Like other tribes they ate the flesh of their enemies believing they would gain their enemy’s courage Karankawa = dog lovers Wrestlers Mitotes Karankawas meant dog lovers or dog raisers because they kept coyote like dogs Mitotes – religious ceremony that lasted 3 day after successful fishing or hunting expeditions. Drank huge quantities of an intoxicating tea made from yaupon. Women not included at all. "“Caw Wacham: Flathead Woman with Child”." Online Photograph. Britannica Student Encyclopædia. 2  Sept.  2008  <http://student.britannica.com/eb/art-94957>.

22 Coahuilticans Coahuilticans
Poorest of all Indians thus most susceptible to the promise of missions. Coahuilticans

23 Use of Land & Water Very primitive
Spent most of their time in search of food Nomadic

24 Clothing Men: little or no clothing (breechcloths)
Women: short skirts of buckskin Small people Black stripes painted over bodies & faces Earrings of shell & decorative feathers

25 Food Ate almost anything they could find and digest
Pecans, acorns, nuts, sunflower seeds Mesquite beans & Prickly Pear Cactus Rabbits, turtles, snakes, lizards, deer, dogs, horses, pemmican (jerky made with meat/berries) Spiders, ants, worms, rotten wood, deer dung Fish and maggots! Dirt! Prickly Pear Cactus Mesquite Beans Instead of eating the fish they would set the fish on a rock in the sun for several days. When the fish was rotten and full of maggots they would eat the fish and the maggots and any other insects that might be in or on the fish.

26 Homes Brush Wickiups Circular shape made of willow bent into dome shape Covered with grass, brush or hides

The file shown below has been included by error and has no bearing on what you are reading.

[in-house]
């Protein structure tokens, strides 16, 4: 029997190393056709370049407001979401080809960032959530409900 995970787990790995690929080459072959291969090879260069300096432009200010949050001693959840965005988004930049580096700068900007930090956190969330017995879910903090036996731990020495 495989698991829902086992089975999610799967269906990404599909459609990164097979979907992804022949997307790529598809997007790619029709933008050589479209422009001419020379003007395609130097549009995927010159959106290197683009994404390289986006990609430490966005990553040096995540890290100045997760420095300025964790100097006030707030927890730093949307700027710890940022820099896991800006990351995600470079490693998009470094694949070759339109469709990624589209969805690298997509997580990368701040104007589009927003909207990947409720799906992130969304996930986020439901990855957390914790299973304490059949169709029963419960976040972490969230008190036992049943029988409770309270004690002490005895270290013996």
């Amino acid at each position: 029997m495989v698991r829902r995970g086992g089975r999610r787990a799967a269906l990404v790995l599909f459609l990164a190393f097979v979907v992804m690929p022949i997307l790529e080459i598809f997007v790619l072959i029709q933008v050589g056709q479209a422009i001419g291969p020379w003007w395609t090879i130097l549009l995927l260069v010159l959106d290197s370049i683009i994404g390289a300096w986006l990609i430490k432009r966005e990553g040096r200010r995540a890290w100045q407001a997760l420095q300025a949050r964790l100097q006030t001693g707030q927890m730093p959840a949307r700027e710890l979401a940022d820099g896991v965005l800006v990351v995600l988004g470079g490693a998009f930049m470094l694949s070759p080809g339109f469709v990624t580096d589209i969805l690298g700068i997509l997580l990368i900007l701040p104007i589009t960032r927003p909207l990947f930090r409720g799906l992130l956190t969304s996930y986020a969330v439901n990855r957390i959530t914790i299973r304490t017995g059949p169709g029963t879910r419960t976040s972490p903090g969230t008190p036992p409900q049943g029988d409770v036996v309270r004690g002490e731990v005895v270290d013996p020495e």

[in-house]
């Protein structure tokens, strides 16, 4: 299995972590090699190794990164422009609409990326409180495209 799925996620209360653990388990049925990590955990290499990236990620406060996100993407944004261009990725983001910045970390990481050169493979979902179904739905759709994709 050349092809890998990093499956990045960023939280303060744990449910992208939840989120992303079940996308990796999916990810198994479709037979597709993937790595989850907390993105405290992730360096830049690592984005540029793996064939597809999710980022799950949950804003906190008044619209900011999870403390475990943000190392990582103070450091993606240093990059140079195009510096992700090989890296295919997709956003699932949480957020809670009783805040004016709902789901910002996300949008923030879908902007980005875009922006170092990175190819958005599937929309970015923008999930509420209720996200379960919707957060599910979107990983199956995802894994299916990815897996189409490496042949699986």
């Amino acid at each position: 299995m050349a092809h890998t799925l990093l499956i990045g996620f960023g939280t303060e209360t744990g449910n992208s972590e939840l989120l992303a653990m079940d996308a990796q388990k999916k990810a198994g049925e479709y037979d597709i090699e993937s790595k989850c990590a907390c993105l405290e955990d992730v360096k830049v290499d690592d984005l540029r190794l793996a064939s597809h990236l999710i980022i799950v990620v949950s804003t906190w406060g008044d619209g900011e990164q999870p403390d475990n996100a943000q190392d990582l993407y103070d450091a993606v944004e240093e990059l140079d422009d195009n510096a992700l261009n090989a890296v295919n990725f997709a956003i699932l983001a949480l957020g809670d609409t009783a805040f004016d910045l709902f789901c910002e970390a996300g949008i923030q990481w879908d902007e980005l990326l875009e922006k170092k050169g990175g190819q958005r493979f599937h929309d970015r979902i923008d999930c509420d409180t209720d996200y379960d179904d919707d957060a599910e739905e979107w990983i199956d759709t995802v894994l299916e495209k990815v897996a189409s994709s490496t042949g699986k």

27 Customs Shamans very important Mitotes
Strong people known for endurance Legend has said that the Coahuiltecan Indians were well adapted to their environment in south Texas. They hunted deer on foot and could run as fast as many animals without any rest. Mhln.com

28 Jumanos Jumanos

29 Use of Land & Water Settled along Concho river and farmed
Hunted and gathered Little Rainfall Irrigation

30 Clothing Striped Tattoos on faces COTTON tunics Capes or cloaks
Color feathers Yucca Sandals Women had brief skirts or aprons and short sleeveless tunics, and both men and women used capes or cloaks for protection against the weather. Men cut their hair short, decorated it with paint, and left one long lock to which the feathers of various birds might be tied. Women may have worn their hair long or in braids. The Jumanos were characterized as a rayado (striped) people because of a distinctive pattern of facial marking in horizontal lines or bars.

31 Food Pinon nuts, mesquite beans & squash Pottery and gourds to cook
Buffalo Pinon Nuts Gourds Mequite Beans Squash

32 Homes Pueblos made of stone or adobe (sun-dried mud)
Square flat roofs partially underground

33 Customs Striped facial tattoos = peaceful trader (Middlemen)
Special house for visitors Heads bowed = “welcome” Arrows were so well-made Eastern tribes were eager to trade Mhln.com

34 Kiowa Comanche Wichita Tonkawa Caddo Mescalero Apache Jumano Lipan Apache Atakapan Karankawas Concho Coahuiltecans

35

36 Interactive Websites How many ways to use a buffalo: Buffalo Matching Game: World of the Caddo: Talking Hands Imagine It: